Over the past decade or so, the bass playing 'community' seems more and more focused on 'groove' playing and an increasing reverence for 'old school' playing.

While I understand and revere all that stuff, the Byron Miller solo in the last issue was emblematic. With all due respect to Byron, look, that solo was not exactly Beethoven. It was cool for the time, but it's a one chord noodle-fest that a lot of Detroiters were doing.

And the only reason I'm saying this is because I almost feel that my students now see two kinds of bassists: Noodlers and -real- bassists. The 'real' bassists 'groove hard'. Anybody who tries to solo is a 'noodler'. Almost unmanly.

Sure there are a few 'stars' like Victor or Marcus, but they are so far removed from their world they don't even seem real.

I think your magazine has kinda drunk that Kool-aid a bit. There is less and less emphasis on technique and more and more on 'KISS'.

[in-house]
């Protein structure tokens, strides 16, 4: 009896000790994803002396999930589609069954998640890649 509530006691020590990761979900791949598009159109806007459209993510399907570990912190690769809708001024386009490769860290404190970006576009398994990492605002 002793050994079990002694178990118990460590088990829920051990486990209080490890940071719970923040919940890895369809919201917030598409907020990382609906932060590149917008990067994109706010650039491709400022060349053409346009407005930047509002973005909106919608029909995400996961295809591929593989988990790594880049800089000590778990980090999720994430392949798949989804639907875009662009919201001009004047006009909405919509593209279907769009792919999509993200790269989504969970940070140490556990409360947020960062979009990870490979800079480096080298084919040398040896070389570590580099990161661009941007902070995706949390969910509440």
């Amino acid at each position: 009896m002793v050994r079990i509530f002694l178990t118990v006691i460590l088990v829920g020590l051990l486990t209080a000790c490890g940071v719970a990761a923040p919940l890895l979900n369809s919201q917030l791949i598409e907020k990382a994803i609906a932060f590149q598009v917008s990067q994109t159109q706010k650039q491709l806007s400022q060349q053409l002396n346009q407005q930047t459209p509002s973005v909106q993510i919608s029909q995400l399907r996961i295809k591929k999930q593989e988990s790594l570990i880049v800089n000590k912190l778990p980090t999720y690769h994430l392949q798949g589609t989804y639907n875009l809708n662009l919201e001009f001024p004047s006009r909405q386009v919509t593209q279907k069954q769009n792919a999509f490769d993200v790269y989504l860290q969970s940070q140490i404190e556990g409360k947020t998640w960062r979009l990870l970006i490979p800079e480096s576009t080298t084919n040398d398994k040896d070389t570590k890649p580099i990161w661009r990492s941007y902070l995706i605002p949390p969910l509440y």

In short, the bass world is dumbing down in a -big- way. Anyone who plays with any technique is considered out of the mainstream.

Most (if not all) of the gains that bassists made during my lifetime in terms of respect and having an equal voice in a band are now lost as guys now openly talk about being 'felt and not heard'... just as they did when I was a teenager.

When I open a magazine devoted to double bass, it's kind of a relief because in the classical community technique is just a -given-... or at least, something everyone aspires to.

I encourage your magazine to up the ante. Recognise that things have slid backward. Encourage a higher standard of playing for bassists... and by that I mean, not just 'hitting the one!' as the ne plus ultra. But rather, thinking abut ways to be more of an equal voice in all musical situations.

We were on the verge of having that equality. But the almost exclusive focus on 'groove' helped make things go off the rails.

Do what you can.

---JC
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Band: http://jchmusic.com
Blog: http://jchrants.com